Choosing Connections – Take The Good and Take Care of Yourself

Beit Nir, a kibbutz in Israel.

Image via Wikipedia

Self-Care Tip#228 – If we choose to have someone in our lives, if we choose that it is better for us than not, than take what is good and leave the rest.

We’ve all seen them, or been them at some point through life.  Those walk-outs.  Either choice, leave or stay, takes immense courage to do well.

Tonight however, I’m thinking about the courageous who stayed.  Those who stay despite the stink in life.  Those who stay when there are bad choices by “the other” that spill over and touch us.

We choose to stay in the relationship but do we have to choose to suffer with them?

Mandy comes to mind.  Her mom was old and disinhibited.  She said inappropriate things and had mood swings.  In their past together, Mandy’s mom was younger but had still said many hurtful things and done hurtful things.  However Mandy stayed connected because she wanted her mom in her life.  Many said,

I just choose to have her.  I don’t worry, as much as I can, about the things Mom does that I don’t like.  I take care of myself now.  I stay emotionally as safe as possible but still be present in her life and let Mom be present in mine.  As long as I want her.  As long as I know I’m safe.

Mandy was like a mini version of the kibbutz I remembered visiting in Israel many years ago.  The kibbutz’s members worked a thrifty irrigation system, had interdependent living combined with separateness in a romantic setting – something green and amazing in the middle of very dry hot and otherwise empty sands.  I wanted, even then, to bring their irrigation secrets home, which brilliantly used, not misused, precious water.  They lived in something that looked close to “plenty” in a place that seemed barren of natural resources.

But memories of the kibbutz in and out through the years brought questions too about connection.  What would be enough to turn our choices to resemble theirs?  Maybe at least some of the hardships many of them have suffered.  Maybe something like abuse or terrorism would make me “walk” out on the connections my community or an individual offered.  Others may also do it for temperament reasons but extroverted temperaments would never choose that unless they felt they had to choose to be walk-outs.

Why did Mandy do it – connectedness, interdependence combined with separateness?  She chose to.  She used but didn’t misuse her mother.  For Mandy, misusing Mom would have held Mom responsible for how Mandy felt.  Mandy preserved her precious connection with Mom by taking care of her Me, her own feelings, and her connections.

Questions:  How have you stayed connected to the one(s) you love?  When they made negative choices, how did you stay safe but still connected?  Please tell me your story.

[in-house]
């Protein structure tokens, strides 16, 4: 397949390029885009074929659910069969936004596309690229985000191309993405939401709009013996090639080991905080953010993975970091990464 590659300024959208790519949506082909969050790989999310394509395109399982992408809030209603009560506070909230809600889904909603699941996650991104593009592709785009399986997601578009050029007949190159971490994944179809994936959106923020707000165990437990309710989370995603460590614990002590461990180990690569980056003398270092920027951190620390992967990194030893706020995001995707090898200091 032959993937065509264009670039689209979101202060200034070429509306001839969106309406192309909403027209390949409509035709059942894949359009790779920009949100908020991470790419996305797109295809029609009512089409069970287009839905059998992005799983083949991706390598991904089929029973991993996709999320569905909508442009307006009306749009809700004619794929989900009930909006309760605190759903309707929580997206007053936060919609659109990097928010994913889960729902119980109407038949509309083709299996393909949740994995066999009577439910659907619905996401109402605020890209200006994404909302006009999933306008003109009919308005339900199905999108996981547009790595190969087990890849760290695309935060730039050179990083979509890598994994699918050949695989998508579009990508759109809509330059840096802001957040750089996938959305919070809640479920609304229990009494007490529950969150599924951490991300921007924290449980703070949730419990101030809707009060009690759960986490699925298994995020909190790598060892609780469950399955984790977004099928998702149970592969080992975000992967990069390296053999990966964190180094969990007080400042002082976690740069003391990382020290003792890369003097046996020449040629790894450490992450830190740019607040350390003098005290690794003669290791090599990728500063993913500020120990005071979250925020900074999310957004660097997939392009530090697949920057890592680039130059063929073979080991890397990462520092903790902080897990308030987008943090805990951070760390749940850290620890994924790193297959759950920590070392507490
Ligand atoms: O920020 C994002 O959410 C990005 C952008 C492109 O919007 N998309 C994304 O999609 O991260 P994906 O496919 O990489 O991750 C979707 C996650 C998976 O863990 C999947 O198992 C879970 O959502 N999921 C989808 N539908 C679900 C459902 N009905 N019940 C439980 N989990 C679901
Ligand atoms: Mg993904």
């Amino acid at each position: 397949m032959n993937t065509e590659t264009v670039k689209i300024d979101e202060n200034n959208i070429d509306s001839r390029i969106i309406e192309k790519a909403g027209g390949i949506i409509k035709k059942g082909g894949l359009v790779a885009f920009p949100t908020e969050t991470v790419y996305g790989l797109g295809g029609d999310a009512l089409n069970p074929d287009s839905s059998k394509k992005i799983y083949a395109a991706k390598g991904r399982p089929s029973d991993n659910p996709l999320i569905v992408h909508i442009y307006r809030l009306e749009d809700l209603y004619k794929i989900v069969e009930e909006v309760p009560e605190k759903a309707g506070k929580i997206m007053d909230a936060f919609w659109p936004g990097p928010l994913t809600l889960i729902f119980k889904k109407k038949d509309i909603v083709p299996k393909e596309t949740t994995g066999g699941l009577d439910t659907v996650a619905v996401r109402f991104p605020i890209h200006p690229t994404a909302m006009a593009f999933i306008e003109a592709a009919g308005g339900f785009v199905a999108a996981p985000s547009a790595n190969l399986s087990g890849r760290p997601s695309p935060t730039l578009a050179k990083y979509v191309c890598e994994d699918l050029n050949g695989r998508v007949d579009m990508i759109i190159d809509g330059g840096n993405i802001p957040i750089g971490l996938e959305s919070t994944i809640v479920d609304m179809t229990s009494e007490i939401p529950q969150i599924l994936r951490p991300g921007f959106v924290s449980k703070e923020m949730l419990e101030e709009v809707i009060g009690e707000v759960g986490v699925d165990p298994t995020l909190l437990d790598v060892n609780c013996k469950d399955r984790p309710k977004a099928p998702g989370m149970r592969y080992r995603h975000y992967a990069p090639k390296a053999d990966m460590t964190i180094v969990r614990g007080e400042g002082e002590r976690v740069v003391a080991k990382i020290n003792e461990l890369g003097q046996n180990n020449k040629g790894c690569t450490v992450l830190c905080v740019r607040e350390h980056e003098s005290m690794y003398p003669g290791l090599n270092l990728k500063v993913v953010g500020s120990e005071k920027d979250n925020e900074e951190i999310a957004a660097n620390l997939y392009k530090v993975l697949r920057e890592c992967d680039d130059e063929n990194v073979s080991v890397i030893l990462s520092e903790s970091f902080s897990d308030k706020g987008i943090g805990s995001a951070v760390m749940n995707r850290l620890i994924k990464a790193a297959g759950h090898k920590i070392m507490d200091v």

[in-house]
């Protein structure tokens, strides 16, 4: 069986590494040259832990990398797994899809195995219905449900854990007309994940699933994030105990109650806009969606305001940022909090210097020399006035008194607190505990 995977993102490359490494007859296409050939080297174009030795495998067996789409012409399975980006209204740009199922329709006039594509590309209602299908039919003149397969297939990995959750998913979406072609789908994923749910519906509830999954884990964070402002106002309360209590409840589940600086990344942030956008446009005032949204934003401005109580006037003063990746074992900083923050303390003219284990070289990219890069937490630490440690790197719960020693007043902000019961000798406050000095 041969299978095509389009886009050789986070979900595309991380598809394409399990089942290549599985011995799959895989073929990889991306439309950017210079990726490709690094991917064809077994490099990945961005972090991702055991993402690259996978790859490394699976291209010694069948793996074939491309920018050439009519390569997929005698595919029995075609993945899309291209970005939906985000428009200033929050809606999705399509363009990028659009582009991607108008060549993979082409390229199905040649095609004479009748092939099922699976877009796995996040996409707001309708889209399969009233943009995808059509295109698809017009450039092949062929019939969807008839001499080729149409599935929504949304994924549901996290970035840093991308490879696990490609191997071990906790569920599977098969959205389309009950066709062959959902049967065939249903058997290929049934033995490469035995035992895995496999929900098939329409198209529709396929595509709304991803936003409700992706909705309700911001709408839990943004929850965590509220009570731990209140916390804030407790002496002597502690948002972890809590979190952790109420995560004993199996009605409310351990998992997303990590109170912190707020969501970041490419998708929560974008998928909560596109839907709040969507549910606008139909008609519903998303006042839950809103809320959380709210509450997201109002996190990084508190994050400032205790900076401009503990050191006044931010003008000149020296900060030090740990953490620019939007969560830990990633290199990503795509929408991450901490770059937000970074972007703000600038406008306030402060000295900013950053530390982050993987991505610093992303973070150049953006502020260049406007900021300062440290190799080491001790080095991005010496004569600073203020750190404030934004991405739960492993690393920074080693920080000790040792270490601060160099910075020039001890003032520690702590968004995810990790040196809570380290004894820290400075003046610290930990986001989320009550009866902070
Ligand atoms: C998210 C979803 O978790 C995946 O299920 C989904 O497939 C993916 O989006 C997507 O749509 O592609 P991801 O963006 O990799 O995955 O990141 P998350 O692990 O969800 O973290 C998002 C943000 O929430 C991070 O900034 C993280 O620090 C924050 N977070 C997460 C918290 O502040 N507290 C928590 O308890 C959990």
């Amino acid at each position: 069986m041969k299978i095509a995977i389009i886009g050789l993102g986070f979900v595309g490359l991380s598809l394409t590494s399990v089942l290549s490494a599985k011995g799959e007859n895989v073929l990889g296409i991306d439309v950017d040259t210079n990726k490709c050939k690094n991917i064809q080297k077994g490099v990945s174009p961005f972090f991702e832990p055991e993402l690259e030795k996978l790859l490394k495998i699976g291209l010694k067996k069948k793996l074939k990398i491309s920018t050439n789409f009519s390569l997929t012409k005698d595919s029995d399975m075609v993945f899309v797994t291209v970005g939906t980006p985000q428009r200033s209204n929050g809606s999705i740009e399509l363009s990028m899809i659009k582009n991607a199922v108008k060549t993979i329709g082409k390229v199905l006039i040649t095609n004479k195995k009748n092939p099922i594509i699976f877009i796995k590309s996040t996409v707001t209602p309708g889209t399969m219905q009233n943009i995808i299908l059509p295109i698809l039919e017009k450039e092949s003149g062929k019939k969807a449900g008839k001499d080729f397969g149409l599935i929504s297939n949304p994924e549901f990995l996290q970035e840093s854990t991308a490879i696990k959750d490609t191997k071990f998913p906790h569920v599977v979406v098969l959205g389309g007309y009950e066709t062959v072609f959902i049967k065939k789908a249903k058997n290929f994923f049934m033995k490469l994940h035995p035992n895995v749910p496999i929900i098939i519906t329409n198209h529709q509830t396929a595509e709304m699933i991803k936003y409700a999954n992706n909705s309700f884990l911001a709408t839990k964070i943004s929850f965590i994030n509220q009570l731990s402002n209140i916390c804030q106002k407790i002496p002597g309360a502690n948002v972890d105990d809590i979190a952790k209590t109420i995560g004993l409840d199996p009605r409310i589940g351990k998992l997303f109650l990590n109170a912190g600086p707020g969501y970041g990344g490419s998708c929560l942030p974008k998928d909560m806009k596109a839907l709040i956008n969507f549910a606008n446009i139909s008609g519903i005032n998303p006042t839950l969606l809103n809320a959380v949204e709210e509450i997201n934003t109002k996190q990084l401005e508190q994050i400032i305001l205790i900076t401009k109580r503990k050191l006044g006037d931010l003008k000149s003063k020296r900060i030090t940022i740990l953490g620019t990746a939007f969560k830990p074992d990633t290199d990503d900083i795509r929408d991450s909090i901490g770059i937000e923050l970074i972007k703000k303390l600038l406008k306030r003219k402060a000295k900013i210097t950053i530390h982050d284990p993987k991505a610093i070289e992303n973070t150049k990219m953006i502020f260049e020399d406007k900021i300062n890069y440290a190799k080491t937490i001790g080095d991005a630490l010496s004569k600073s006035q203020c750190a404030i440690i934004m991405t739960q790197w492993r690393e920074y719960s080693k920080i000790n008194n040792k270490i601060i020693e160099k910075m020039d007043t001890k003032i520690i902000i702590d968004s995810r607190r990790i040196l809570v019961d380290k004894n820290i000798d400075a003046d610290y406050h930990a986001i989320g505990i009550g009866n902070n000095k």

22 thoughts on “Choosing Connections – Take The Good and Take Care of Yourself

  1. I stay connected but what it means is sometimes allowing that person space to be alone for a bit. And I try to look at what that person is experiencing and to make every effort to understand. But that is the whole idea of love really.


  2. I’m really struggling with this right now. My father passed away three months ago. I didn’t call my Mom right away, because I heard that she hated (and always had hated) my dad, so I was afraid of what her response would be. When I did try calling a couple of different times, there was no answer or answering machine to leave a message on. I was partly relieved. I know that she knows of Dad’s passing, because my aunt told me she called mom and told her, but I still haven’t received any condolences from my mom. That really hurts, and I feel like just not continuing to ‘stay’ with her but rather ‘walking out’. So, I’ve picked self-preservation ‘safe’ instead of connected. If I can learn how to stay safe but still connected, that would be awesome!
    In some previous situations with my aunt, I was able to realize where the negative or moodiness was coming from and it wasn’t because of me. So I was able to enjoy the positive and let the negative roll off.


  3. I can understand Mandy. I did that, too. My mother was…well, a lot of things, but, mostly not there when I needed her and always, when she was there, expecting more than it was possible to give. It hurt; it was frustrating; it made me feel forever empty somehow. However, she was alone the last 12 years of her life, and we got close (actually because I was taking care of her after her knee replacement surgery and we watched the towers come down on 911 together). She never really changed. She just got older and, as she did, I saw the woman I’d never seen before. One who never knew how to love – one who needed to be loved desperately. So I kept her in my life, fed her ice chips as she was dying, heard her tell me she loved me for the first time in my life, and held her hand as she passed away…and realized that I had learned to love myself more by staying connected with someone who couldn’t – not wouldn’t – couldn’t love. It makes me sad. She missed so much. I would have missed so much, too, if we hadn’t stayed connected.